109 F.3d 471 and 115 F.3d 621, affirmed.
[ Ginsburg ]
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Opinion of the Court

NOTICE: This opinion is subject to formal revision before publication in the preliminary print of the United States Reports. Readers are requested to notify the Reporter of Decisions, Supreme Court of the United States, Washington, D. C. 20543, of any typographical or other formal errors, in order that corrections may be made before the preliminary print goes to press.


No. 97—643



[June 1, 1998]

Justice Ginsburg delivered the opinion of the Court.

This case presents a question of venue, specifically, the place appropriate for trial on charges of money laundering in violation of 18 U.S.C. § 1956(a)(1)(B)(ii) (conducting a financial transaction to avoid a transaction-reporting requirement) and §1957 (engaging in a monetary transaction in criminally derived property of a value greater than $10,000). The laundering alleged in the indictment occurred entirely in Florida. The currency purportedly laundered derived from the unlawful distribution of cocaine in Missouri. The defendant, respondent Vickie S. Cabrales, is not alleged to have transported funds from Missouri to Florida. Nor is she charged, in the counts before us, with participation in the Missouri cocaine distribution that generated the funds in question. In accord with the Court of Appeals for the Eighth Circuit, we hold that Missouri is not a proper place for trial of the money laundering offenses at issue.


In a three-count indictment returned in the United States District Court for the Western District of Missouri, Cabrales, as sole defendant, was charged with the following offenses: conspiracy to avoid a transaction-reporting requirement, in violation of 18 U.S.C. § 371 1956(a)(1)(B)(ii) (Count I); conducting a financial transaction to avoid a transaction-reporting requirement, in violation of §1956(a)(1)(B)(ii) (Count II); and engaging in a monetary transaction in criminally derived property of a value greater than $10,000, in violation of §1957 (Count III). The indictment alleged that, in January 1991, Cabrales deposited $40,000 with the AmSouth Bank of Florida and, within a week’s span, made four separate withdrawals of $9,500 each from that bank. The money deposited and withdrawn was traceable to illegal sales of cocaine in Missouri.

Cabrales moved to dismiss the indictment in its entirety for improper venue. On recommendation of the Magistrate, the District Court denied the motion as to Count I, the conspiracy count, based on the Government’s assertions that Cabrales “was present in Missouri during the conspiracy, lived with a conspirator in Missouri, and participated in various activities in Missouri in furtherance of the conspiracy.” App. to Pet. for Cert. 11a, 14a—15a. Also on the Magistrate’s recommendation, the District Court granted the motion to dismiss Counts II and III, the money-laundering counts, because the deposit and withdrawals occurred in Florida and “[n]o activity of money laundering … occurred in Missouri.” Id., at 11a, 14a.

On the Government’s appeal, the Eighth Circuit affirmed the District Court’s dismissal of the money-laundering counts. 109 F.3d 471, as amended, 115 F.3d 621 (CA8 1997). The conspiracy charge was not part of the appeal, and that count remains pending in the Missouri District Court. 109 F.3d, at 472, n. 2, as amended, 115 F.3d 621.

The Court of Appeals first recounted law that is not in doubt: “Both Rule 18 of the Federal Rules of Criminal Procedure and the Constitution require that a person be tried for an offense where that offense is committed,” 109 F.3d, at 472; also, the site of a charged offense “ ‘must be determined from the nature of the crime alleged and the location of the act or acts constituting it,’ ibid. (quoting United States v. Anderson, 328 U.S. 699, 703 (1946)). “Continuing offenses,” the Court of Appeals recognized, those “begun in one district and completed in another,” 18 U.S.C. § 3237(a), may be tried “ ‘in any district in which such [an] offense was begun, continued, or completed.’ ” 109 F.3d, at 472 (quoting §3237(a)).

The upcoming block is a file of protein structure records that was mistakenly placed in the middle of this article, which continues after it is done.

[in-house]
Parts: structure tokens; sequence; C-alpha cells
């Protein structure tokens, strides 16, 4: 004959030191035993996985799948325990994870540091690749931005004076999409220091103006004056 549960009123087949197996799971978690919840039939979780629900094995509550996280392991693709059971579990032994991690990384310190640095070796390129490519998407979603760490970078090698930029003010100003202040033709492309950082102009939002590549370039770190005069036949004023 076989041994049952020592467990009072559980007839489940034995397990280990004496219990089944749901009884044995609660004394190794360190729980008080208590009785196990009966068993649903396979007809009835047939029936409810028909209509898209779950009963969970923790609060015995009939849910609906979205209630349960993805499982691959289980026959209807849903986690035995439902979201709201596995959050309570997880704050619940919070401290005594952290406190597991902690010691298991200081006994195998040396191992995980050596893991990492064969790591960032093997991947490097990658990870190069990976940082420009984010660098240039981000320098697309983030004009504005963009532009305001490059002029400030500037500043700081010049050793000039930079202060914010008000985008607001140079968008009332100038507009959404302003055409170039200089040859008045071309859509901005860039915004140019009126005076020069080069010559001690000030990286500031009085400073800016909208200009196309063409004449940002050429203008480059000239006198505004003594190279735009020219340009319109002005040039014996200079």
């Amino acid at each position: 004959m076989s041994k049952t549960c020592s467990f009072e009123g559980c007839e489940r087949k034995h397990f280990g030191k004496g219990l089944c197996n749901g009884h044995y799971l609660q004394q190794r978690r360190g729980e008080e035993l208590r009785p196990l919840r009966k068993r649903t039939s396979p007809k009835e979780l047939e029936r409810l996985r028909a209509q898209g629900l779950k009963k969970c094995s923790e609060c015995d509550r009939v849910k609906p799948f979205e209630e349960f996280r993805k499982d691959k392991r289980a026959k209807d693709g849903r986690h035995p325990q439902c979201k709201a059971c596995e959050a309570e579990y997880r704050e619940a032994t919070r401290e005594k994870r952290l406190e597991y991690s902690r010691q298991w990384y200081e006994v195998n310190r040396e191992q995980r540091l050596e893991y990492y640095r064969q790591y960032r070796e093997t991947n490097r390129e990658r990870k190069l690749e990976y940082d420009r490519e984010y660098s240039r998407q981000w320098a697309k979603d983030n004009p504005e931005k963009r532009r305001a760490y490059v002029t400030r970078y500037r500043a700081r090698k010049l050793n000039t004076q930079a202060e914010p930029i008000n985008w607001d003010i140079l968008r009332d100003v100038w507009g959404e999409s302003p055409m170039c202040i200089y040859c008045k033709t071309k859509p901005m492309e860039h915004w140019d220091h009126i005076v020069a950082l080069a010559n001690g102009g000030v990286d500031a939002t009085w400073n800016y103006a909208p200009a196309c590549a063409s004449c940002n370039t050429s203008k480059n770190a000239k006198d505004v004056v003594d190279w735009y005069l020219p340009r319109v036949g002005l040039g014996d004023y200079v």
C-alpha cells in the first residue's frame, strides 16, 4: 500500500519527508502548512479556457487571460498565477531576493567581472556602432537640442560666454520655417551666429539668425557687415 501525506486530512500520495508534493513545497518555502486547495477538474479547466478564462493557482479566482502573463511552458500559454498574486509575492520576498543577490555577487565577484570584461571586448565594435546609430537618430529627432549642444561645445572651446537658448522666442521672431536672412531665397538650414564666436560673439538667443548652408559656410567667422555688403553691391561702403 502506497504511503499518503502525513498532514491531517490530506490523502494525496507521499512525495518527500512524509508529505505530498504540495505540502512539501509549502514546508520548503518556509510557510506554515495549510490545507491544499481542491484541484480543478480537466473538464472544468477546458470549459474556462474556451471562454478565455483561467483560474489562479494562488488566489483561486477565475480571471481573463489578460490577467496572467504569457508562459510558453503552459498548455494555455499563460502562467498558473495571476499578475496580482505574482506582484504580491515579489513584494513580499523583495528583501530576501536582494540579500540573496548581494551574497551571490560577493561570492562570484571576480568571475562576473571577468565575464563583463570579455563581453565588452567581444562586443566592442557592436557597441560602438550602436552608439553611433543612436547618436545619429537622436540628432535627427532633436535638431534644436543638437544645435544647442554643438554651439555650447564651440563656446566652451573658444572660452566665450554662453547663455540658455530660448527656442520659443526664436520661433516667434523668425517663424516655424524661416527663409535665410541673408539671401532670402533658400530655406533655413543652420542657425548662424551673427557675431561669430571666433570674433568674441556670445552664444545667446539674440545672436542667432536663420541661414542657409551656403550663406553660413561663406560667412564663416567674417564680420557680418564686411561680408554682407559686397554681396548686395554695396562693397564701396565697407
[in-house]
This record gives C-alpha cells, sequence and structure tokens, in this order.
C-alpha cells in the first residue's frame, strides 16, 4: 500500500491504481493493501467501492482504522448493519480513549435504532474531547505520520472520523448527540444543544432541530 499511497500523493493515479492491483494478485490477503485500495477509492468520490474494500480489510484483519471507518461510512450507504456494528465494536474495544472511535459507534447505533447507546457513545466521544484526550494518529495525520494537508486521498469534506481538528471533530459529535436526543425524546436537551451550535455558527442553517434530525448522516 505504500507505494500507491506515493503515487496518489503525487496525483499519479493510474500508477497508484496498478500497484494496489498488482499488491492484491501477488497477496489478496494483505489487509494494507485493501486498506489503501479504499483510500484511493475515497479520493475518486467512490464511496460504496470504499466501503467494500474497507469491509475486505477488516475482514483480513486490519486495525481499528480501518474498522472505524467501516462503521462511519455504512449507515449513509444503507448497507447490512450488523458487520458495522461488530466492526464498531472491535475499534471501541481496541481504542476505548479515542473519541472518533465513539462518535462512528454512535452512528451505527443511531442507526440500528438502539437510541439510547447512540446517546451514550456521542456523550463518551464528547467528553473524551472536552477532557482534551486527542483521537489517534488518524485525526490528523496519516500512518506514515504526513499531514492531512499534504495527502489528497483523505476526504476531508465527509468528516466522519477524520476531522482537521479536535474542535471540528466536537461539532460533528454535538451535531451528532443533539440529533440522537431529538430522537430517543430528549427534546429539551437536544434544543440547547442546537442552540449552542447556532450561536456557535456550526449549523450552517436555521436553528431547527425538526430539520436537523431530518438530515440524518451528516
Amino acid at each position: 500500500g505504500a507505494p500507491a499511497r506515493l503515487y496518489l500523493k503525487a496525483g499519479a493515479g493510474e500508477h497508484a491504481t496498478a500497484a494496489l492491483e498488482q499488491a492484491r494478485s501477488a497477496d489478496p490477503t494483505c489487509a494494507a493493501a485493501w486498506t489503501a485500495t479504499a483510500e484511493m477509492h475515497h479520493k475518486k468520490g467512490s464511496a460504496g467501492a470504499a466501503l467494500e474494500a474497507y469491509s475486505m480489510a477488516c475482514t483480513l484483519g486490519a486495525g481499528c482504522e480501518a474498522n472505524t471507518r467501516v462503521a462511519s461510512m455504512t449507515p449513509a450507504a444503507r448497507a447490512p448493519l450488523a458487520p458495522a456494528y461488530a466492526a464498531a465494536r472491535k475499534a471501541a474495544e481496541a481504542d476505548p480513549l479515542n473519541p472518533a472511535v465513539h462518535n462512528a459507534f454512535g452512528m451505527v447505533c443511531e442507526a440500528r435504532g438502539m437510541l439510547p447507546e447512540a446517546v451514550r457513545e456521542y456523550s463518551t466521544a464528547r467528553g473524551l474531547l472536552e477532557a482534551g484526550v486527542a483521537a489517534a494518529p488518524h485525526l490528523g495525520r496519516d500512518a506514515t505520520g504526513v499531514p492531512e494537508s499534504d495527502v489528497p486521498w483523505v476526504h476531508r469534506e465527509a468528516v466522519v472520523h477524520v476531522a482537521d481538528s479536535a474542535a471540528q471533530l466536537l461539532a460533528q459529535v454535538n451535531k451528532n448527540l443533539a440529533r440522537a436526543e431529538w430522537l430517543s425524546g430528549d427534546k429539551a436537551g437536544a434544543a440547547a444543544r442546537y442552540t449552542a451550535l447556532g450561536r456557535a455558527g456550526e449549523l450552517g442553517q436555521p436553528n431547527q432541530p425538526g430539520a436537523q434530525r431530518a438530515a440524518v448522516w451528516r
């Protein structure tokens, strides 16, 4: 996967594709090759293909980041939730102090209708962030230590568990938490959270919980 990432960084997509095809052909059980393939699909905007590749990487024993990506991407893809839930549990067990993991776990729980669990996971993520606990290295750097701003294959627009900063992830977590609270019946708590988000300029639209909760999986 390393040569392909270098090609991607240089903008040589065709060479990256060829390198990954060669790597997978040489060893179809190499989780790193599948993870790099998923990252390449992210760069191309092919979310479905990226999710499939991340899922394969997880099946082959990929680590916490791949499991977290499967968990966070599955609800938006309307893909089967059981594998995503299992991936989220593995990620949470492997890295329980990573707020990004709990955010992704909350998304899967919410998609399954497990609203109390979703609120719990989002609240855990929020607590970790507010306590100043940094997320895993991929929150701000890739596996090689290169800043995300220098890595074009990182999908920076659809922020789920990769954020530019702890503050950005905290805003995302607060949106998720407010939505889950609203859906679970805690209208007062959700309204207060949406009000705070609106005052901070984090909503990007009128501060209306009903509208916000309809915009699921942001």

But “Cabrales was not accused of a ‘continuing offense,’ ” the Eighth Circuit said, 109 F.3d, at 472; “[s]he was charged with money laundering, for transactions which began, continued, and were completed only in Florida,” ibid. “That the money came from Missouri is of no moment,” the Court of Appeals next observed, for “Cabrales dealt with it only in Florida.” Ibid. The money laundering counts “include[d] no act committed by Cabrales in Missouri,” the Eighth Circuit emphasized, nor did “the [G]overnment charge that Cabrales transported the money from Missouri to Florida.” Ibid.

The Government urges that, in conflict with the Eighth Circuit, other Courts of Appeals “have held that venue for money laundering offenses is proper in the district in which the funds were unlawfully generated, even if the financial transaction that constitutes the laundering occurred wholly within another district.” Pet. for Cert. 9—10 (citing United States v. Heaps, 39 F.3d 479, 482 (CA4 1994); United States v. Beddow, 957 F.2d 1330, 1335—1336 (CA6 1992); United States v. Sax, 39 F.3d 1380, 1390—1391 (CA7 1994); United States v. Angotti, 105 F.3d 539, 544—545 (CA9 1997)). We granted certiorari to resolve the conflict, 522 U.S. __ (1998), and now affirm the Eighth Circuit’s judgment.


Proper venue in criminal proceedings was a matter of concern to the Nation’s founders. Their complaints against the King of Great Britain, listed in the Declaration of Independence, included his transportation of colonists “beyond Seas to be tried.” 1 The Constitution twice safeguards the defendant’s venue right: Article III, §2, cl. 3 instructs that “Trial of all Crimes … shall be held in the State where the said Crimes shall have been committed”; the Sixth Amendment calls for trial “by an impartial jury of the State and district wherein the crime shall have been committed.” Rule 18 of the Federal Rules of Criminal Procedure, providing that “prosecution shall be had in a district in which the offense was committed,” echoes the constitutional commands.

We adhere to the general guide invoked and applied by the Eighth Circuit: “[T]he locus delicti must be determined from the nature of the crime alleged and the location of the act or acts constituting it.” Anderson, 328 U.S., at 703. Here, the crimes described in Counts II and III are defined in statutory proscriptions, 18 U.S.C. § 1956(a)(1)(B)(ii), 1957, that interdict only the financial transactions (acts located entirely in Florida), not the anterior criminal conduct that yielded the funds allegedly laundered.